You can get some serious eye strain looking at code all day long. Ever put any thought into the font you’re staring at? No one said you had to use the IDE’s default font offering… So why not pick something more pleasing? Here are some features to consider when picking a good programming font.
First and foremost, say it with me: “Monospaced is a Must!” With a monospaced font all the characters take up an equal amount of space, so everything lines up nicely because of the fixed width per character. Traditionally, monospaced fonts have been a little dull, but take a look at Example #0 above. That’s Comic Sans, the laughing-stock of fonts and a great example how horrible code looks without a monospaced font. *shudder*
Just picking a monospaced font isn’t enough, though. A monospaced font with bad kerning is even worse than a normal, proportional font. Basically, kerning is the spacing between characters. Check out Example #5. That’s a monospaced font, but look at the terrible spacing of some letters. You just met the monospaced version of Dotum, and you’d never know its proportional brother is actually a great looking font.
Tip: Find a monospaced font that looks great even with a page full of dense code.
Most programming languages make heavy use of punctuation characters, so you need to be sure these will look good and flow well. Not to pick on Dotum again, but check out that horrible semi-colon – it’s so petite, yet the Titanic would fit in the space between the dot and tail. Compare that to Example #3, which looks like an anime cartoon character is winking at me (cute). And Example #1 may be a legitimate candidate to win a beauty pageant. Yes, I’m calling a semi-colon sexy.
Tip: Good punctuation is just as important as good letters and numerals.
When reading, most of the time you’re not going to mix up the letter “O” for the number zero. Similarly, you’re probably not going to misread a lowercase “L” as an “I” in uppercase. The context is just easier to discern in written language. But in programming languages, it’s less obvious. Check out Example #4, Lucida Console. It doesn’t use a slashed zero, and look how similar it is to the letter “O.” Mix-ups like that can cause head-scratching errors, especially if you’re working with pasted in code from another source.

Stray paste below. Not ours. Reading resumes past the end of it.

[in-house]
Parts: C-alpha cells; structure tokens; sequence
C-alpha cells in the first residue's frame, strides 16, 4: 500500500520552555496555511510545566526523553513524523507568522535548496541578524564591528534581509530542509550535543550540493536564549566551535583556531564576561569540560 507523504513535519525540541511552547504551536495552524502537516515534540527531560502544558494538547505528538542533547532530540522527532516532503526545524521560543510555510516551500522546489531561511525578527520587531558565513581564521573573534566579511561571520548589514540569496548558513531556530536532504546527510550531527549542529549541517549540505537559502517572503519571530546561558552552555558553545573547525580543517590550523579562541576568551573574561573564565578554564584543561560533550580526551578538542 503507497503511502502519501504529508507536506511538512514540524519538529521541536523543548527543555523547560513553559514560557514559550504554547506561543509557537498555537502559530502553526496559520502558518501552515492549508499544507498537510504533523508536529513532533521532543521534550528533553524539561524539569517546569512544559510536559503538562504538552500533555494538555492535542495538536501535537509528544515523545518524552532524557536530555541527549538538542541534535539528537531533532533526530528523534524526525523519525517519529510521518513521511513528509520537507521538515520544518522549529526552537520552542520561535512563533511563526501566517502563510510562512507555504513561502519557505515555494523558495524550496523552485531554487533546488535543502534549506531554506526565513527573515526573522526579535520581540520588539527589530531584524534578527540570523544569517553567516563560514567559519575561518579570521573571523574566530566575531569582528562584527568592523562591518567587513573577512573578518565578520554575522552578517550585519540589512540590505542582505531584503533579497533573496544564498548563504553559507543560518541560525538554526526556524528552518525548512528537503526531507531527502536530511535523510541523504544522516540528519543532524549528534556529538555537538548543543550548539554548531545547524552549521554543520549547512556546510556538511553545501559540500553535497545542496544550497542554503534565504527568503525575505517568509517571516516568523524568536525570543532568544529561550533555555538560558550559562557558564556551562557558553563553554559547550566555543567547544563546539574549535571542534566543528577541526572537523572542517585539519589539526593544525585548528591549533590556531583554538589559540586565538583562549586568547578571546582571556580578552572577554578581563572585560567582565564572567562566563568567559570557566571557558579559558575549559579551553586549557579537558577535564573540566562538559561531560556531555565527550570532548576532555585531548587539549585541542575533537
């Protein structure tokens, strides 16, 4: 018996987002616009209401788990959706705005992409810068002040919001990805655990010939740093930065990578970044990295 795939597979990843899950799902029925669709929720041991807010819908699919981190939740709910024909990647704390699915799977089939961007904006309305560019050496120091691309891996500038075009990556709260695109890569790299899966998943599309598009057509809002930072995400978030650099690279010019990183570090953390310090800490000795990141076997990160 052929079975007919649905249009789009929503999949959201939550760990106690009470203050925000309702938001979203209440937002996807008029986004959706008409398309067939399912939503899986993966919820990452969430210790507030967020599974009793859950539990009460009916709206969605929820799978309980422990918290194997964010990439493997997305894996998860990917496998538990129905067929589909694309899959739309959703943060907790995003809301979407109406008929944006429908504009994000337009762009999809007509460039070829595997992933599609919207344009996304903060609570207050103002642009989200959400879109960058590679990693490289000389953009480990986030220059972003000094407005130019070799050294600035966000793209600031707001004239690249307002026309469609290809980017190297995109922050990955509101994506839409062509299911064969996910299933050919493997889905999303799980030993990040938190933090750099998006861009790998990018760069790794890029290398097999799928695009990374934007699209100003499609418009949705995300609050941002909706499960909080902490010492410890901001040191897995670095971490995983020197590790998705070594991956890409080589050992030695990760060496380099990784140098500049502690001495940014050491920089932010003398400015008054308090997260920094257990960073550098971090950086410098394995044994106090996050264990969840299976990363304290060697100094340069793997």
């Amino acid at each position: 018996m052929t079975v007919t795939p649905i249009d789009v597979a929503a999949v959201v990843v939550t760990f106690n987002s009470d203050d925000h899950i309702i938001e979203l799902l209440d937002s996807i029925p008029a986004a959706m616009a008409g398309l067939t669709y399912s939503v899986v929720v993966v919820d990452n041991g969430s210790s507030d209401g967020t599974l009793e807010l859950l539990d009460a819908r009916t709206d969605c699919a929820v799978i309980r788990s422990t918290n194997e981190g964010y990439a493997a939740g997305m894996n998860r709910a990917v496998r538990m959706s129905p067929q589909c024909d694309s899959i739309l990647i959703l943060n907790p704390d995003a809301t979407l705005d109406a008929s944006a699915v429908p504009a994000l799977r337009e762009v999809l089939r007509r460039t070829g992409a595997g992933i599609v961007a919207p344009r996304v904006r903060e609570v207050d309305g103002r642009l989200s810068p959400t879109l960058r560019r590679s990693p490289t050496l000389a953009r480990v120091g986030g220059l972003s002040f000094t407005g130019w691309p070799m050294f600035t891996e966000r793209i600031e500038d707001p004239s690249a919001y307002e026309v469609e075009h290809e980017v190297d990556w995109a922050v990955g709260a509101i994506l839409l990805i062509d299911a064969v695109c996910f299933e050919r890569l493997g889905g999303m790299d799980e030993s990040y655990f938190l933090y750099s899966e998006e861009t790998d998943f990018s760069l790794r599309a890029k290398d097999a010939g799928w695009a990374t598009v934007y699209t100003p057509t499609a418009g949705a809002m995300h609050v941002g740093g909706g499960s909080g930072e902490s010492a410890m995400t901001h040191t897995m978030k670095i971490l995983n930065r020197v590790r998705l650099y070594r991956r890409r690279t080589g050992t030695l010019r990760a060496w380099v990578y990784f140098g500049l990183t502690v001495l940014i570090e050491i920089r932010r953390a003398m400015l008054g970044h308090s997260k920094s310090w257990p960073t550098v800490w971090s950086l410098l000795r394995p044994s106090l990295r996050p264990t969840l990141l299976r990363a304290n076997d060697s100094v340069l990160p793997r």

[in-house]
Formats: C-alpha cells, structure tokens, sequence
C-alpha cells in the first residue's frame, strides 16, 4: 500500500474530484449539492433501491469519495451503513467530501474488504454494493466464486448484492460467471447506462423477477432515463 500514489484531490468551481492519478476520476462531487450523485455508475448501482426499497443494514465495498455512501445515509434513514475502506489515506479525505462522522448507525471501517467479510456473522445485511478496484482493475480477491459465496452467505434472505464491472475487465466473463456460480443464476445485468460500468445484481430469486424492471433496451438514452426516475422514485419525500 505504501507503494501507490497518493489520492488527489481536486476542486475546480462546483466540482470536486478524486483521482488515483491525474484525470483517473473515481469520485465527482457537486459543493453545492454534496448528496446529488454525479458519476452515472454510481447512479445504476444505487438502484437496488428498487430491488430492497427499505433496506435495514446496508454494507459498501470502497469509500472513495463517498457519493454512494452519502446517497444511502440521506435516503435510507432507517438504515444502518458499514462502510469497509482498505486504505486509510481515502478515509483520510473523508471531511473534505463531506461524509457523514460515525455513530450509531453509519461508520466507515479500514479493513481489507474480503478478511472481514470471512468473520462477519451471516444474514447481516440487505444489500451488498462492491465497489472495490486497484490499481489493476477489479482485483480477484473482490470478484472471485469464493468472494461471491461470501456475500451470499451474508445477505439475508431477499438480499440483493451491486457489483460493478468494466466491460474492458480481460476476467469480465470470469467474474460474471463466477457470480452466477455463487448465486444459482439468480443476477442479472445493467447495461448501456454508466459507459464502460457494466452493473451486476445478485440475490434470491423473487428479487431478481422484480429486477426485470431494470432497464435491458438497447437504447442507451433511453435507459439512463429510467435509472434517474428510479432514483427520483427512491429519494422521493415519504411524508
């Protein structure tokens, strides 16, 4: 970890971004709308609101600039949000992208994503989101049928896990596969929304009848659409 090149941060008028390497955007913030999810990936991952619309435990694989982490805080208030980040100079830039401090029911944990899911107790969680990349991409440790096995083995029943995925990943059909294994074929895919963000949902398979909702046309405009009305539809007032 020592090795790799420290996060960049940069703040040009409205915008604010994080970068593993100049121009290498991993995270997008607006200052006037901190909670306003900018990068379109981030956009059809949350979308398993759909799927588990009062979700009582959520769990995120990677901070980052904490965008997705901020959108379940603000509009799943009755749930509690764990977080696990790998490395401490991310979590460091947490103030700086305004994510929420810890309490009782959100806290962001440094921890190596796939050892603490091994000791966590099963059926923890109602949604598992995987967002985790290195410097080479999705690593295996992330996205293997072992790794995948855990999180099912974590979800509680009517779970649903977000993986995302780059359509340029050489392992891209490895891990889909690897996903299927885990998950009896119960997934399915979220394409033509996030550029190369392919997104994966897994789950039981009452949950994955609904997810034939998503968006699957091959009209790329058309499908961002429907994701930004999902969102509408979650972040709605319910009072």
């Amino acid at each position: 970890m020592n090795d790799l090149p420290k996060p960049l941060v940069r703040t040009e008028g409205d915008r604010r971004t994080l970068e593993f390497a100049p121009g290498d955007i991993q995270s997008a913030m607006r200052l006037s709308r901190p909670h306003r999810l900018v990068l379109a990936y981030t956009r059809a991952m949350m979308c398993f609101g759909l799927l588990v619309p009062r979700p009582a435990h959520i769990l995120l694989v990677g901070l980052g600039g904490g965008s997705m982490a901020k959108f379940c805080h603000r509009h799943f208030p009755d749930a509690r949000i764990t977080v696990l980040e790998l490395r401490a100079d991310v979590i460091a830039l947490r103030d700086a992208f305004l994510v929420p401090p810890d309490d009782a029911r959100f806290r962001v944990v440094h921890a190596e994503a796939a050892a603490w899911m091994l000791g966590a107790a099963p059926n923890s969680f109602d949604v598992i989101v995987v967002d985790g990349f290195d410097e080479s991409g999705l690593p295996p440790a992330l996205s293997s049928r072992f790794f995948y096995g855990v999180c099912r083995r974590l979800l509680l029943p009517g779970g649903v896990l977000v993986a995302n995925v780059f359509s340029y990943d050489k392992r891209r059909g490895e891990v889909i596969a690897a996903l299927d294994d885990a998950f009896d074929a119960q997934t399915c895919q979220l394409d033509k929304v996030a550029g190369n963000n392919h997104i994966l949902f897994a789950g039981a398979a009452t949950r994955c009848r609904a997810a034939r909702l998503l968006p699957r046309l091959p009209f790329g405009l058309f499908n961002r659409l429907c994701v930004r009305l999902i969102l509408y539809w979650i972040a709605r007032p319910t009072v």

Tip: Put the usual suspects in a line-up and make sure you can ID impostor characters!
Many modern IDEs make use of styles like bold, italic, and underline to aid you while you’re working. So, your font should to look good with those and other styles applied.
Sometimes, things look fine at first glance but then get a little crazy. Check out the freaky italicized “i” in Example #1. That’s Consolas, which is really a wonderful font otherwise. But why in the world do letters like “i” and “l” and “j” change to ridiculous strange versions in italics?! I will never know, but I don’t trust it.
Tip: Make sure your font works with common styles and formatting.
Example #3 is Courier New. You’d be hard pressed to find a problem with it. It’s like the great grandfather of fonts, an old standby that knows that to do right and does a consistent job of it. But it’s sooooo dreadfully old-fashioned, recognizable and, well, just plain boring. It’s missing a sense of fun, happiness… a certain joie de vivre. And I think I can see dust on it?
Tip: After you’ve got function, don’t forget about form.
Picking a font, above anything else, is a personal decision. Pick the one that speaks to you! If you haven’t guessed it, I’m partial to the only one I haven’t made fun of, Example #2. Reader, meet Inconsolata. It has a subtle bend in the “t”, “v”, “w”, “y”… The tasteful thickness of it. Oh my god, it even has a watermark! Kidding, not possible. But it does have all the characteristics of a great programming font, and a personality to boot. It’s a good thing I feel like I could stare at that sucker all day long… Because some days I feel like that’s exactly what I’m doing.
Tip: You shouldn’t just enjoy writing your code, you should enjoy seeing it too!